Tornado-Ravaged School Gets Extreme Classroom Makeover

Contributed by Amy Harvell, Principal at Rice Intermediate Middle School in Rice, TX

In October 2010, a tornado with winds of up to 125 mph ripped through Rice, Texas, damaging the roof and a hallway at newly built Rice Intermediate Middle School. This October, the school was yet again taken by storm – but this time in the form of an Extreme Classroom Makeover replete with a 500-book donation.

“We made national news because someone from the Emergency Response team actually videoed the tornado hitting our building,” said Principal Amy Harvell of the Oct. 24, 2010, storm. Donalyn Miller, a sixth-grade language arts teacher in Texas and author of The Book Whisperer, caught wind of the disaster through her friend Heather Cato.

“I was one of the two speakers at the Scholastic Reading Summit, and in lieu of an honorarium for that speaking engagement, Scholastic offered to work with me to find teacher in need who would benefit from a classroom library,” Donalyn explained. “I felt as if I needed to look for someone who had had some challenges and would really benefit from that gift in a larger way.”

The Rice disaster was exactly the scenario Donalyn had in mind. It was then up to Rice Intermediate’s principal to determine which teacher would receive the donation. “We chose Michelle Zellar because she is a first-year teacher and her classroom is also on the side of the building that was damaged by the tornado,” Amy said.

But simply handing Michelle, a language arts teacher for sixth- and seventh-grade students, the books would not do. Scholastic Book Fairs Field Service Manager Larry Wissinger worked with Amy to make the big donation a big event. It would become an Extreme Classroom Makeover.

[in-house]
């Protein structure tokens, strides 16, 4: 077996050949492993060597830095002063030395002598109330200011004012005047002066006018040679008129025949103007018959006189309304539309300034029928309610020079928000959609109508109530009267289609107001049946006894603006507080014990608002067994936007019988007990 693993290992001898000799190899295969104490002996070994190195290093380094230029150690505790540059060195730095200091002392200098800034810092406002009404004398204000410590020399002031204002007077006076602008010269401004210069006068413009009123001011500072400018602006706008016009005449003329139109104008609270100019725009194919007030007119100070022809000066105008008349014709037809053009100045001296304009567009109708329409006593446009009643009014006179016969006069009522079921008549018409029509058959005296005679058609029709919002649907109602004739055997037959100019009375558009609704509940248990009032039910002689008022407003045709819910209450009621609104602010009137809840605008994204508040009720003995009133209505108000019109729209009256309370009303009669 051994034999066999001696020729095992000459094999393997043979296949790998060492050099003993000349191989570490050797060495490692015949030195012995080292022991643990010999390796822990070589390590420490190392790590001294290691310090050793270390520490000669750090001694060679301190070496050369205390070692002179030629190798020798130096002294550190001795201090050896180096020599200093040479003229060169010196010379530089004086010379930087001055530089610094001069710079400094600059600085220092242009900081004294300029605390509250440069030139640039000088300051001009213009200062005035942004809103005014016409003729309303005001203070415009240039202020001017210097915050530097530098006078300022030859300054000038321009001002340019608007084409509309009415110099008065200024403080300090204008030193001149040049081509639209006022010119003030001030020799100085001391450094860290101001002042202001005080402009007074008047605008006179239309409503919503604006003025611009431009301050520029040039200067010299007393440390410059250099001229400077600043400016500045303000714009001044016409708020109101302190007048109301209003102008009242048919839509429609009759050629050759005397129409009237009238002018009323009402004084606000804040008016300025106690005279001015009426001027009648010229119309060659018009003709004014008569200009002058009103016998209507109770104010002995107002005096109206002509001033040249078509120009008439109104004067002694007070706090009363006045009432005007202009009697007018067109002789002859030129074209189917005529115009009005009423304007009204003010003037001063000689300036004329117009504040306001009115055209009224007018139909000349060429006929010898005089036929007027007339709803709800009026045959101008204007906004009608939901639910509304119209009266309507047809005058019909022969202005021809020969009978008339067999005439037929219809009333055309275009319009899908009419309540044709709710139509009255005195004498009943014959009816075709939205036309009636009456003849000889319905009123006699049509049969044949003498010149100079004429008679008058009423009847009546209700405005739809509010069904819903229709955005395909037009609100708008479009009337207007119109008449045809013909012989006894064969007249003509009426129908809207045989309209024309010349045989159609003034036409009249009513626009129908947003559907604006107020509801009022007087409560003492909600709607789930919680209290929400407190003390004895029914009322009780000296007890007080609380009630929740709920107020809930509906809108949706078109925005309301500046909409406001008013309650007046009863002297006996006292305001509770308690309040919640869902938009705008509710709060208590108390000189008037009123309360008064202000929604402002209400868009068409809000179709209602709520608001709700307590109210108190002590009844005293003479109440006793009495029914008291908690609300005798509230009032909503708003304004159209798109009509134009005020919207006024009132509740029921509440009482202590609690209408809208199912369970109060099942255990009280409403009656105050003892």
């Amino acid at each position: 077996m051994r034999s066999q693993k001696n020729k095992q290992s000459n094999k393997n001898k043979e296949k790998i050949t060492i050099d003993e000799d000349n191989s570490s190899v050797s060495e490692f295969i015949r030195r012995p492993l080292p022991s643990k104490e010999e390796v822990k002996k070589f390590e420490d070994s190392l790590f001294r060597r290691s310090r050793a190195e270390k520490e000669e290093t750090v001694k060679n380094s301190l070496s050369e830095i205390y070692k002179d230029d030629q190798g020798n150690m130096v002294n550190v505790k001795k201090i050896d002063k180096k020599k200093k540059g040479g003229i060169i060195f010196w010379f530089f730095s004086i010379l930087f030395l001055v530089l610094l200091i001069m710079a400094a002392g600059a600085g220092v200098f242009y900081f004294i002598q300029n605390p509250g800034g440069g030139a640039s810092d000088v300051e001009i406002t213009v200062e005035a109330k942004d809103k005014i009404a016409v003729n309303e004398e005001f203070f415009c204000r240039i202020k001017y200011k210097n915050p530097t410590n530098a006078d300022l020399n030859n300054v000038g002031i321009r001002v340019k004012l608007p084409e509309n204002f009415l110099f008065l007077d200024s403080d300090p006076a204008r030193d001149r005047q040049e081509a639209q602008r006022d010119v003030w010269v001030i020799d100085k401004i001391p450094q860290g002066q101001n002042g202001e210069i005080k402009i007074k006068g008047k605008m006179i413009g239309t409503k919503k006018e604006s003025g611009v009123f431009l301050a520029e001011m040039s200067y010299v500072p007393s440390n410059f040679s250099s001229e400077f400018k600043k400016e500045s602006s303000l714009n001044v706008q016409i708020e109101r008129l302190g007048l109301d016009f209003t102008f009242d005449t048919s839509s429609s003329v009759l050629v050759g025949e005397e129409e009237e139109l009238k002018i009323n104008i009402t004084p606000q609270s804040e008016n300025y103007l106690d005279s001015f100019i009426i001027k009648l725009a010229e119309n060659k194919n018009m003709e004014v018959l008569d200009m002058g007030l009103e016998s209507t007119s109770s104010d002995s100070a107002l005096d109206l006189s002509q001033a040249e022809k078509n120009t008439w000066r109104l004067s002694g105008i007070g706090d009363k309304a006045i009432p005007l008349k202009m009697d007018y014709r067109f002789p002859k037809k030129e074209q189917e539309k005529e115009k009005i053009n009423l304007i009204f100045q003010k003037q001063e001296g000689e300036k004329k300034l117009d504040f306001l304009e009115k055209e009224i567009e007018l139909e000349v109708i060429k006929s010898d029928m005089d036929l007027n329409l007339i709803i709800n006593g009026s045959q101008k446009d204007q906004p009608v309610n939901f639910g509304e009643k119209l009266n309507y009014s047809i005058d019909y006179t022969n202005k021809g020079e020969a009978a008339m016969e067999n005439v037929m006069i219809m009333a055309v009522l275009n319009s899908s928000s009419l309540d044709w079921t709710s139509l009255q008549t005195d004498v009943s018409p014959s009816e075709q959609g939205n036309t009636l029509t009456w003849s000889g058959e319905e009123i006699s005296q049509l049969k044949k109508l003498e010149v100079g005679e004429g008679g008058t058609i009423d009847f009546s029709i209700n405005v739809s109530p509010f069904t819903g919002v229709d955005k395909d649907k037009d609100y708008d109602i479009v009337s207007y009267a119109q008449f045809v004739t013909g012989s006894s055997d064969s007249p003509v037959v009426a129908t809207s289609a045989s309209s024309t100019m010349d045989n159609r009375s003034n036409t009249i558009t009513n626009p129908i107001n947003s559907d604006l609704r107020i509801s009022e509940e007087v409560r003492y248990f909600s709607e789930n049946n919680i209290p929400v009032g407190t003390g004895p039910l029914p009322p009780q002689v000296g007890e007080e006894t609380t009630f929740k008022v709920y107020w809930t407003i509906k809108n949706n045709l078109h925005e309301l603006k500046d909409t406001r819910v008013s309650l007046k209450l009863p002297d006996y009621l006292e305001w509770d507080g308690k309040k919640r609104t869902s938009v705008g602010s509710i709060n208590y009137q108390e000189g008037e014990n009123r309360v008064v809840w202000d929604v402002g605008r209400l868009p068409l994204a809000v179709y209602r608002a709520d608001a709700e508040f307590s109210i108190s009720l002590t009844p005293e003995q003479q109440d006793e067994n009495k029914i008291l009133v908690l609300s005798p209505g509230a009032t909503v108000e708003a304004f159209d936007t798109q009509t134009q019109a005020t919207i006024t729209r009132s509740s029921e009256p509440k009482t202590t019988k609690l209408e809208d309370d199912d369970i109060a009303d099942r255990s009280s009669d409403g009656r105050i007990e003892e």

So early on the morning of Friday, Oct. 14, Michelle was led outside by a student dressed as Clifford to see a gathering of teachers and students standing before a Scholastic truck. Michelle, Amy explained, had just received an instant classroom library. Then, megaphone in hand, Amy yelled, “Move that truck!” as students and teachers chanted in unison. Behind the truck stood some of Michelle’s students with books and balloons in hand, along with Larry pushing a wheelbarrow brimming over with books.

“Michelle cried tears of joy,” Amy said. “She hardly had any books in her classroom. I used to teach reading, and it probably took me seven years to accumulate that many books!”

Michelle’s students were equally enthusiastic as they eagerly foraged for new titles. The classroom library provided through Scholastic Book Fairs – 100-book sets from the Scholastic Resources Catalog – had titles from grade levels from fifth to eighth.

“I’ve never been able to keep seventh-graders silent during silent reading time,” Michelle laughed. “But today, when they opened that cabinet, everybody was silent. It was just wonderful!” Donalyn is moved at the very thought of the scene. “All I really want is for the kids to have the books,” she said with emotion. “The idea that that a brand-new teacher will get all those books and will have an opportunity to have a tremendous influence on her students is just awesome,” Donalyn said.

Michelle said she is still too stunned for words. “It’s better than money. It’s better than anything,” she said.

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